Previous magnetic resonance studies have indicated that the frontal cortex shows signs of damage and dysfunction during the asymptomatic stage of infection, long before onset of AIDS or related dementia. Significant reductions in NAA/Cr were observed in the frontal gray matter tissue of relatively healthy, cognitively asymptomatic (or even with ADC score 0.5), chronically HIV-infected subjects.32 Imaging results have shown that chronically infected subjects lacking cognitive impairment have extensive thinning (−15%) of the cortical gray matter compared to controls.33 MRS results of early infection imply that changes in the frontal cortex may begin within the first few months of infection. Furthermore, MRS results in the acute SIV-infected macaque model indicate that NAA levels measured are affected within the first month of infection in the presence of presynaptic damage as indicated by lower levels of synaptophysin.10 Other studies of acute SIV infection have indicated that upon reaching the viral set point, these metabolism changes may be reversible.9,11 Longitudinal studies of this cohort are necessary to see if these metabolism changes are transient, especially in the context of antiretroviral therapy usage and its CNS penetration effectiveness.
While evaluations of Glx have become more prevalent,34,35 results from this measure must be interpreted carefully. Glx is composed of the major excitatory neurotransmitter glutamate, which is found primarily in glutamatergic neurons, and its stored form, glutamine, found within astrocytes. Since glutamate is required for aspartate synthesis within the neuronal mitochondria, decreased levels of Glx may be an early indicator of neuronal metabolism changes induced by this disease.35 NAA and Glx levels in the frontal gray matter were found post hoc to have a significant linear correlation (Spearman: Rs = 0.56, p < 0.002), implying that as NAA levels decrease, Glx does as well.35 However, at lower field strengths, this region of the MR spectrum is complicated by the overlapping resonances from glutamate, glutamine, and NAA. Therefore, it is possible that changes in Glx are indicative of reductions in NAA due to difficulty in peak isolation.
T cell phenotypes and their expansion during primary HIV infection have been documented previously in both the SIV and HIV immunology literature.13,14,36 More recent studies have underscored the importance of CD8+ T cells both in controlling virus and perhaps contributing to CNS injury.13,37
As NAA and Glx levels decline in cortical gray matter of HIV-infected subjects within the first few months of infection, expansion of total CD8+ cells, especially the effector memory subset, and diminished levels of CD4+ naïve and memory cells within the blood occur. Recent work indicates that similar changes also take place in the CSF at this early stage of infection.14 The declining neuronal markers in subjects with early infection correlated best with total CD8+ and CD8+ effector memory cell expansion. In acute and asymptomatic SIV-infected macaques, control of viral replication in the brain coincided with increased CD8+ T cell infiltration and reduced glial and macrophage activation.26 Early CNS/neuronal disruption in the acute SIV model at 11 weeks postinfection was observed by delays in the electrophysiologic responses.13 Postmortem results as early as 2 weeks postinfection from these animals indicated an influx of the activated effector CD8+ subset that expressed mRNA for cytolytic and proinflammatory molecules, such as granzymes A and B, perforin, and interferon-γ. It is possible that CD8+ T cells, recruited to destroy infected monocytes and macrophages within the CNS, may do harm to bystander neurons, as indicated by decreased NAA and Glx concentrations. Possible processes by which this may occur include free radical-induced oxidative stress, the production of toxic cytokines by infiltrating immune cells, and direct damage to the oligodendrocytes.13,38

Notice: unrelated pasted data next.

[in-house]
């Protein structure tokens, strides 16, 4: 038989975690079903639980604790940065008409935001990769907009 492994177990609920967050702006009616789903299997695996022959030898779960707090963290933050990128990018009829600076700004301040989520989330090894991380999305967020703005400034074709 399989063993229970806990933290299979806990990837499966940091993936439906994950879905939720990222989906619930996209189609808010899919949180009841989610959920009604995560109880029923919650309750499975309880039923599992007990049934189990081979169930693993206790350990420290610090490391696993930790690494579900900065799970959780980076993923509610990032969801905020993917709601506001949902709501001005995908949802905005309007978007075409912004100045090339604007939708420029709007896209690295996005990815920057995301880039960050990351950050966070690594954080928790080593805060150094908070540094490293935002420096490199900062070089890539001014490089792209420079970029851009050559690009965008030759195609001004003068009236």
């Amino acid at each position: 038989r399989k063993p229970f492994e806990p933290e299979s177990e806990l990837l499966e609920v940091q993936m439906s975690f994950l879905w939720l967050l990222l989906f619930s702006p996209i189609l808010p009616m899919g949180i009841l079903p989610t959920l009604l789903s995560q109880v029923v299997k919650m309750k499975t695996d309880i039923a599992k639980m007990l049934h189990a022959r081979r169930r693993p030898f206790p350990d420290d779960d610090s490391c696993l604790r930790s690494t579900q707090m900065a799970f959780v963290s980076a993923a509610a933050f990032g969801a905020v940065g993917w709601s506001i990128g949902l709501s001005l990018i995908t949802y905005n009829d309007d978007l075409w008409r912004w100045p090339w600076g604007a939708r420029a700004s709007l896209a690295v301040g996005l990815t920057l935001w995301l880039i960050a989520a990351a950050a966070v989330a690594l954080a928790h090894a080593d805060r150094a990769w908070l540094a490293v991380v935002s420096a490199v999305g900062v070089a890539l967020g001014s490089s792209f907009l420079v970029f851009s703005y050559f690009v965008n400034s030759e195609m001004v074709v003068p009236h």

However, these trends were not found to carry through to the asymptomatic, chronically infected cohort. Plausible reasons for this include that viral set point has not occurred yet in the early infection subjects, and once established, the correlation may disappear with time. It is also highly possible that the use of antiretrovirals by this chronically infected cohort is disrupting viral, CD4+, and CD8+ kinetics.39,40 Literature is surprisingly stark on brain metabolism changes in the setting of acute viral syndromes (such as influenza, hepatitis, and Epstein-Barr). Therefore, these trends observed in the acute population may not be unique to HIV. Further studies on both early HIV infection and other viral infections will provide details as to the effects of both innate immune and antiretroviral control.
Statistical analysis was performed by Vallent Lee and Dr. Elkan Halpern.
The authors thank Kristen Moss, Sarah Placek, Nikki Burgett, RN, and Mary Johnston, RN, for their assistance in identifying subjects and conducting the phlebotomy. They also thank Drs. Tim Lahey and Serena Spudich, who helped initiate this project.
Address correspondence and reprint requests to Dr. Margaret R. Lentz, Harvard Medical School/Massachusetts General Hospital, Building 149, 13th Street, Rm 2301, Charlestown, MA 02129 ude.dravrah.hgm.rmn@ztnelm
*Drs. Lentz and Kim are co-first authors.
Supported by NIH grants NS051129 (M.R.L.), NS040237 (K.W.), NS037654 and U19MH81835 (K.W.), NS050041 (R.G.G.), AI040873 (E.S.R.), the National Center for Research Resources (P41 RR14075), and the Mental Illness and Neuroscience Discovery (MIND) Institute.
Disclosure: The authors report no disclosures.
Medical Devices: Amplicor Monitor (Roche, Indianapolis, IN); Signa scanner (General Electric, Milwaukee, WI).
Received September 25, 2008. Accepted in final form January 27, 2009.